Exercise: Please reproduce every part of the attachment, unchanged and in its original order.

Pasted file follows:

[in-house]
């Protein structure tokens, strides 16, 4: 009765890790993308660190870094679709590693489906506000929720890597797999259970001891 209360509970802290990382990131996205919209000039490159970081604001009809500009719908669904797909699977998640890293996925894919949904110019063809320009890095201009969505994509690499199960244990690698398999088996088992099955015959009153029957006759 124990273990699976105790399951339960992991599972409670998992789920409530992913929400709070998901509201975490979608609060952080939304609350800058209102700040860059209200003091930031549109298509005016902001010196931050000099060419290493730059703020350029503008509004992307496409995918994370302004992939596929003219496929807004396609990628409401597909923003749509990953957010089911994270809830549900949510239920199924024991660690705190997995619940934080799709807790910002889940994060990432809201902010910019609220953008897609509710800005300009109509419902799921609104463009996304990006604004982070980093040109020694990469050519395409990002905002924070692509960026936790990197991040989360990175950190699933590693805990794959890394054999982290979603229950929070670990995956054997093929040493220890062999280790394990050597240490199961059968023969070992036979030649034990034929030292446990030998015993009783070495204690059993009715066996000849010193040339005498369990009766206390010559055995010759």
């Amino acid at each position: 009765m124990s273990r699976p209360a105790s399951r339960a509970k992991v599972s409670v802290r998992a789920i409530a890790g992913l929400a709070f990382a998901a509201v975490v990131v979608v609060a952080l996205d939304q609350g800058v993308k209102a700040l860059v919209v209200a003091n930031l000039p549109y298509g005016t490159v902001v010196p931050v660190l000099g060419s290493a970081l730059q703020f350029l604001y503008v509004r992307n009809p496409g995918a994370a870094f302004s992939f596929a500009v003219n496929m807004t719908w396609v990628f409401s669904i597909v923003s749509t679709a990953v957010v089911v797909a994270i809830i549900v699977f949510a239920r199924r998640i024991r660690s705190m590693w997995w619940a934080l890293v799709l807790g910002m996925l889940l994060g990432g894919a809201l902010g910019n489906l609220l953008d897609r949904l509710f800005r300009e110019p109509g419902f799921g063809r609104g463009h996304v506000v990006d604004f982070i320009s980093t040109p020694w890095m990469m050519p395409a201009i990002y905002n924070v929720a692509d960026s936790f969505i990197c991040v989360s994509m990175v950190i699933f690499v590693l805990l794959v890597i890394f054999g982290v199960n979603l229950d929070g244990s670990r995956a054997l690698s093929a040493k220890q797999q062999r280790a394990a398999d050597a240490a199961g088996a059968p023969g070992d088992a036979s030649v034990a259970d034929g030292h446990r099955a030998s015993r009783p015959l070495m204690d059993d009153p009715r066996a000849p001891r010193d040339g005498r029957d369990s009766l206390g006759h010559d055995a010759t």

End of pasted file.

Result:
[in-house]
């Protein structure tokens, strides 16, 4: 009765890790993308660190870094679709590693489906506000929720890597797999259970001891 209360509970802290990382990131996205919209000039490159970081604001009809500009719908669904797909699977998640890293996925894919949904110019063809320009890095201009969505994509690499199960244990690698398999088996088992099955015959009153029957006759 124990273990699976105790399951339960992991599972409670998992789920409530992913929400709070998901509201975490979608609060952080939304609350800058209102700040860059209200003091930031549109298509005016902001010196931050000099060419290493730059703020350029503008509004992307496409995918994370302004992939596929003219496929807004396609990628409401597909923003749509990953957010089911994270809830549900949510239920199924024991660690705190997995619940934080799709807790910002889940994060990432809201902010910019609220953008897609509710800005300009109509419902799921609104463009996304990006604004982070980093040109020694990469050519395409990002905002924070692509960026936790990197991040989360990175950190699933590693805990794959890394054999982290979603229950929070670990995956054997093929040493220890062999280790394990050597240490199961059968023969070992036979030649034990034929030292446990030998015993009783070495204690059993009715066996000849010193040339005498369990009766206390010559055995010759």
């Amino acid at each position: 009765m124990s273990r699976p209360a105790s399951r339960a509970k992991v599972s409670v802290r998992a789920i409530a890790g992913l929400a709070f990382a998901a509201v975490v990131v979608v609060a952080l996205d939304q609350g800058v993308k209102a700040l860059v919209v209200a003091n930031l000039p549109y298509g005016t490159v902001v010196p931050v660190l000099g060419s290493a970081l730059q703020f350029l604001y503008v509004r992307n009809p496409g995918a994370a870094f302004s992939f596929a500009v003219n496929m807004t719908w396609v990628f409401s669904i597909v923003s749509t679709a990953v957010v089911v797909a994270i809830i549900v699977f949510a239920r199924r998640i024991r660690s705190m590693w997995w619940a934080l890293v799709l807790g910002m996925l889940l994060g990432g894919a809201l902010g910019n489906l609220l953008d897609r949904l509710f800005r300009e110019p109509g419902f799921g063809r609104g463009h996304v506000v990006d604004f982070i320009s980093t040109p020694w890095m990469m050519p395409a201009i990002y905002n924070v929720a692509d960026s936790f969505i990197c991040v989360s994509m990175v950190i699933f690499v590693l805990l794959v890597i890394f054999g982290v199960n979603l229950d929070g244990s670990r995956a054997l690698s093929a040493k220890q797999q062999r280790a394990a398999d050597a240490a199961g088996a059968p023969g070992d088992a036979s030649v034990a259970d034929g030292h446990r099955a030998s015993r009783p015959l070495m204690d059993d009153p009715r066996a000849p001891r010193d040339g005498r029957d369990s009766l206390g006759h010559d055995a010759t």